I was due on a red eye back to MA Monday night, so we planned two jam-packed days of fun for Sunday & Monday. We woke up early on Sunday to head out to grab brunch in Long Beach before spending most of the day in San Marino. And the food, my goodness. I had caprese eggs benedict, and it was out of this world. I never order benedict when I’m out getting breakfast, but it was truly out of this world. And because Creme de la Crêpe was a French restaurant, they had au gratin potatoes instead of hash browns, and we ended up splitting a peach, honey, and almond crêpe that just about did us in. It was truly one of the best breakfasts that I’ve ever had, and I’m going to be thinking about it for a long time.
After that, we were off to the Huntington! This was truly one of the most majestic places I’ve ever been, and I don’t even really know how to describe it. They label it as a series of gardens, but that’s just doing it a disservice. We started on a long, paved path that was tucked between towering trees. There were little alcoves of stone benches hidden away, and when we finally came out into the gardens proper, it was back into the desert. Just miles of wacky cacti, an abundance of succulents, and the weirdest looking landscape I’ve ever seen. The desert truly looks like it belongs on another planet, and it was so interesting to see it cultivated into a garden.
Eventually, though, we came out of the gardens and into a bamboo forest, which led us to Asian-inspired gardens, and I just?? I mean, look at it!
It’s wild to me that those two could coexist next to each other. I’d never seen anything like the Asian gardens before, and Sara had never explored deep enough into the Huntington to see it, either, so it was new for both of us. There was a koi pond, we took adorable pictures framed by circular arches, and there was a plant that smelled like peaches, but we think it was a fruitless olive tree? It was amazing.
After that, it was a brief stop in a tropical rainforest before heading into Rome. The rainforest was contained within a massive greenhouse, and something truly hilarious happened inside. The desert has about 15-20% humidity at any given time, which is just bonkers to me. In New England, the lowest you’re ever going to get is about 70%. Sara & her husband, Jon, were just dying with the sudden humidity, and I’m over there like, yes, finally, I can breathe again! We didn’t stay long in there, though, both because of the high humidity and because there was so much else to do!
In the Roman gardens, there was a long, sloping grass of marble statues representing different allegories, though I did find it odd that only Poseidon, Mars, and Diana were named figures of the pantheon. I thought they’d at least have Zeus if they had Poseidon, but alas. However, the Diana statue was just marvelous to witness, and it definitely made me want to rewatch season one of A Discovery of Witches before I finally dive into season two. The Roman gardens quickly bled into the Shakespearean garden, which ya girl was very hyped about. I immediately started talking to the bust of the bard because that’s who I am, and I probably would have carried on if the sudden burst of roses hadn’t drifted across the gardens.
The real treat at the Huntington is definitely the rose garden, which has well over 100 different variations, and it’s just a wonder to behold. We spent some time wandering through the different roses, laughing over the names of the variants, and oohing at the rose-covered archways. Sara & I ended up sitting down under a tree for a bit, just looking around, before we decided it was time to head back home. We trailed back through the roses, said farewell to Will, and made our way out again. It was like magic walking through the different gardens, and it was definitely one of my favorite parts of the weekend.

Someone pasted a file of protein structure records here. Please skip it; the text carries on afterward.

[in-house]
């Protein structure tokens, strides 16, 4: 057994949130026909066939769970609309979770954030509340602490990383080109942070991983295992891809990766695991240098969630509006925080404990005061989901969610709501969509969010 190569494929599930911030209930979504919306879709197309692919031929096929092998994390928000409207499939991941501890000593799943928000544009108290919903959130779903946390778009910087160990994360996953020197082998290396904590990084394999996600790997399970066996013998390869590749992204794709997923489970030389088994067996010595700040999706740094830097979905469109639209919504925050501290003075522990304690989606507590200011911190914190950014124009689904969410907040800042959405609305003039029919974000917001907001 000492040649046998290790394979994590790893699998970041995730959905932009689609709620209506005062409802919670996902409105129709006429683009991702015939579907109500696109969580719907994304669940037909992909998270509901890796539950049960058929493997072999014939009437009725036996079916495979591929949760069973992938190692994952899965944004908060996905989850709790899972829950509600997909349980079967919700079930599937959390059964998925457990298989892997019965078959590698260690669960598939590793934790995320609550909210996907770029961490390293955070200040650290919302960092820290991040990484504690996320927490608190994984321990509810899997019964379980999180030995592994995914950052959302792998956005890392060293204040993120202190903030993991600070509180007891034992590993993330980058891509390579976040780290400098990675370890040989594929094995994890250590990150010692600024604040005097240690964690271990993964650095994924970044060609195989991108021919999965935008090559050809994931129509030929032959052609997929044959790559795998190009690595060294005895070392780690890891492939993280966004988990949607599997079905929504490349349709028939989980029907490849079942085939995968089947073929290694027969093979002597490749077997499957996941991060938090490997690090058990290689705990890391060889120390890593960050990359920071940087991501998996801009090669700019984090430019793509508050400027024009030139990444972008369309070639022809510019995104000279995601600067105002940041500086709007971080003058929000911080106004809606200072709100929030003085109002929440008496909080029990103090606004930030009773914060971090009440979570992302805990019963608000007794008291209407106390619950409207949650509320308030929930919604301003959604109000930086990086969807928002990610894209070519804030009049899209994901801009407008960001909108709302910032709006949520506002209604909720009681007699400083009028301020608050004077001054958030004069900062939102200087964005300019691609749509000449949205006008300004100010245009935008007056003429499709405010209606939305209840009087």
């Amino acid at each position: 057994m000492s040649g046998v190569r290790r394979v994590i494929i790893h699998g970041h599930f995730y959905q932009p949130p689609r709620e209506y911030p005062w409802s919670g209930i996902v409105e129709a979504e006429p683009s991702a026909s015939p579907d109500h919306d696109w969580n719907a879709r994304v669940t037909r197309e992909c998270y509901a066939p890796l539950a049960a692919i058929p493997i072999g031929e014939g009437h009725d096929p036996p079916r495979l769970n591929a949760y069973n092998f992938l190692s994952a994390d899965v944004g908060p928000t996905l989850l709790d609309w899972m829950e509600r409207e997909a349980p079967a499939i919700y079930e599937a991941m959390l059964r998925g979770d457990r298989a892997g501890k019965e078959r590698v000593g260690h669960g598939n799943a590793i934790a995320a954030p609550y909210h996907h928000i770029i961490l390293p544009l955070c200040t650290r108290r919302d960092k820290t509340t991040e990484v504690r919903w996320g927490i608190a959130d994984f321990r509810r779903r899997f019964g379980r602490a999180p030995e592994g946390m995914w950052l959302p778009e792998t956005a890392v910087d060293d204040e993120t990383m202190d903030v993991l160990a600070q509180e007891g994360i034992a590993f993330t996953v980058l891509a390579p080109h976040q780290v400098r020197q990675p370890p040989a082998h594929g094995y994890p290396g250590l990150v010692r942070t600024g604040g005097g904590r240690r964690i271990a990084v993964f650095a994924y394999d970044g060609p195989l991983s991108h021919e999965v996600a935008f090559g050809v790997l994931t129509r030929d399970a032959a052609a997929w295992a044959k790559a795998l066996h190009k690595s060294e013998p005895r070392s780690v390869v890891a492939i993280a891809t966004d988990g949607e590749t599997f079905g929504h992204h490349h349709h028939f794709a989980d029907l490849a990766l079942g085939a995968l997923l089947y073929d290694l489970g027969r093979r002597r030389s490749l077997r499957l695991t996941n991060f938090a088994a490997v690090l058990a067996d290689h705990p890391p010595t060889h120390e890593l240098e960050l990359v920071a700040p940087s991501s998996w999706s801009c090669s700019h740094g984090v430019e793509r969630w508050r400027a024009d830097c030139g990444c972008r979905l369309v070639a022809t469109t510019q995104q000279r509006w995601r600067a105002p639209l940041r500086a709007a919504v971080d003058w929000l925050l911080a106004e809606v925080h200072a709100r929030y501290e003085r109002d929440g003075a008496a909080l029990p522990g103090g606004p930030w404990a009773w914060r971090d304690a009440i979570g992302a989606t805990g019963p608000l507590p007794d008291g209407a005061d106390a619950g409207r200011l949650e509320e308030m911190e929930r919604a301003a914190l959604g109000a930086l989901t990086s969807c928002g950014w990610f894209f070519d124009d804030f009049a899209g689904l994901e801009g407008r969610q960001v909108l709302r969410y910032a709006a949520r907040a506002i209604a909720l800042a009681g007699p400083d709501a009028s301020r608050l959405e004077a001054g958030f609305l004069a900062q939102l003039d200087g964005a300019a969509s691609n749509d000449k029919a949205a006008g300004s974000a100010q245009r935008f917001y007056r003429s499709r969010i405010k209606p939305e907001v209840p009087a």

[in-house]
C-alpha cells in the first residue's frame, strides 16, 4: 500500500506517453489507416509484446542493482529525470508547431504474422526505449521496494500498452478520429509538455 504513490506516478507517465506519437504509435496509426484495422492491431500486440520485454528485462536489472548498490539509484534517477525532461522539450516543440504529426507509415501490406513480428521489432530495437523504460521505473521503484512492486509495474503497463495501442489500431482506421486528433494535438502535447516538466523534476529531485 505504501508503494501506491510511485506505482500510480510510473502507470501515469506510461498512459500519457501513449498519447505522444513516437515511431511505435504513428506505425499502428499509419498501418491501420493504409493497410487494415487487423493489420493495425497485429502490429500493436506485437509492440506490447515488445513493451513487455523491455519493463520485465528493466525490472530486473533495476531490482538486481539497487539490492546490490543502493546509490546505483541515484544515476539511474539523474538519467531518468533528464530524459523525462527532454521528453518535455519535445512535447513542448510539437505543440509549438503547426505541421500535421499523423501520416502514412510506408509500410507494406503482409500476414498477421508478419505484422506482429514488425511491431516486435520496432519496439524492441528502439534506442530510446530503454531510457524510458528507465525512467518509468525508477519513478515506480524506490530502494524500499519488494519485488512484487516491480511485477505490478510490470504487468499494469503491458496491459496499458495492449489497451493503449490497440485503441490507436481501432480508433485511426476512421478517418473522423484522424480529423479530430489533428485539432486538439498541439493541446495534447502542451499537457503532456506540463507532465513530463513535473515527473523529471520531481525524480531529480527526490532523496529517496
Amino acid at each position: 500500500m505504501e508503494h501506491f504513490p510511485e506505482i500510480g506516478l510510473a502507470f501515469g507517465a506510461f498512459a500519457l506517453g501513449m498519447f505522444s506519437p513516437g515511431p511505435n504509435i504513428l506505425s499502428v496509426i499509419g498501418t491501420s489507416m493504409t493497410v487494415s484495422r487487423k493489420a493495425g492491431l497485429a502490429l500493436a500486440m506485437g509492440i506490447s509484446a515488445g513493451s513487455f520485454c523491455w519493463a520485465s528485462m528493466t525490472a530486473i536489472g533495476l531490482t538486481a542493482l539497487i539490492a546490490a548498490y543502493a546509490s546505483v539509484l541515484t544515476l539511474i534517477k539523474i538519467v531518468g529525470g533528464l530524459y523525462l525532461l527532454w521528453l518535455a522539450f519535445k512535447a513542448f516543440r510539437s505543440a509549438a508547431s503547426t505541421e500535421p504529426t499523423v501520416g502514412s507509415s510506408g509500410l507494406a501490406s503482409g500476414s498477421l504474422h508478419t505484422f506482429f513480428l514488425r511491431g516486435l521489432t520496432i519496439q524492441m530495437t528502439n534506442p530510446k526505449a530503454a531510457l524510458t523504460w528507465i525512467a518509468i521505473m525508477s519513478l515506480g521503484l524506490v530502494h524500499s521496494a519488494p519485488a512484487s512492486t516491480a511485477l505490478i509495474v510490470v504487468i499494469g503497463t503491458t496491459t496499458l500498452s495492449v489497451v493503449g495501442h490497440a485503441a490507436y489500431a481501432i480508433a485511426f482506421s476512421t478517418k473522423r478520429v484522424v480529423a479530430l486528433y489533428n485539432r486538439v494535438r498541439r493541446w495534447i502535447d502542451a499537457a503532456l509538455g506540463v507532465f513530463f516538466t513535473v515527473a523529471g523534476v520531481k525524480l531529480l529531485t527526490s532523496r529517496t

What’s this, you say? An episode of Worth It suddenly in the middle of a travel post? Well, Jon quickly found out that I was a huge fan of Worth It and took us to one of the winners, Pasta Sisters. Hands down the best pasta I’ve ever had, made even better by the fact that we got four deserts to try, two of which were absolutely amazing pies (lemon & apricot). After that, it was home for a slow night where we watched King Arthur: Legend of the Sword because it’s amazing, and I needed Sara to witness it.
And then, it was time for my last day! We kicked things off with the Van Gogh Experience in LA, which I’ve been wanting to see for ages now, but couldn’t find anyone to go with. And wow. I don’t even know how to put it into words. Van Gogh is my favorite artist, and I never thought I’d experience his paintings in any way but seeing them on a screen, and I certainly never thought to experience it quite the way that this traveling show has done them. I’m just going to leave the pictures here to speak for themselves:
We ended up doing the Van Gogh experience pretty early in the day, and my flight wasn’t until 9PM, so we went to Grand Central Market for lunch, and wow. We ended up taking a lap of the entire place because there was just so much to see! There was literally something for everyone. I ended up with vegan ramen, Sara had pupusas, and Jon had a shrimp ceviche burger. There were just so many options, plus an entire wall of Jarrito’s, and donuts! We had so much fun in the Market. There were so many amazing smells, and I would have loved to just go there once a day for a week.
After that, we headed over to the Last Bookstore because it’s got some fantastic photo ops–check my new Insta default–and I, uhhhhh, may have bought a book that I already have three copies of, whoops! Look, it was Dante’s The Divine Comedy, and it had gold-edged pages, it can’t be helped. Two of the copies I have of La’commedia are pretty old, so I don’t like to take them anywhere. I can’t remember what year the individual volumes copy is from, but I have one of the whole Comedy together from 1901. And then my third copy is just the standard Penguin editions, so this fancy gold-edged one with all three volumes together and artwork was just too good to pass on.
To round out the day, we hopped back in the car and drove up to Anaheim, where we spent a couple hours walking around downtown Disney, which just made me want to go to actual Disney so much more. Someday! It was a slow, leisurely end to a wonderfully chaotic weekend, and I’m so glad that I was able to do it.
It was such a joy to be able to not only hug Sara in person, but to be able to just turn and there she was, right next to me. I’m so happy that I went out to see her, and I can’t wait to go again next year to see the baby after he’s born. I’m so blessed to have Sara in my life, and so grateful to her & Jon for hosting me this weekend. She’s been such a light this past year, and I’m so lucky that she let me come visit and love her as much as possible in five days so I can maybe survive until next time.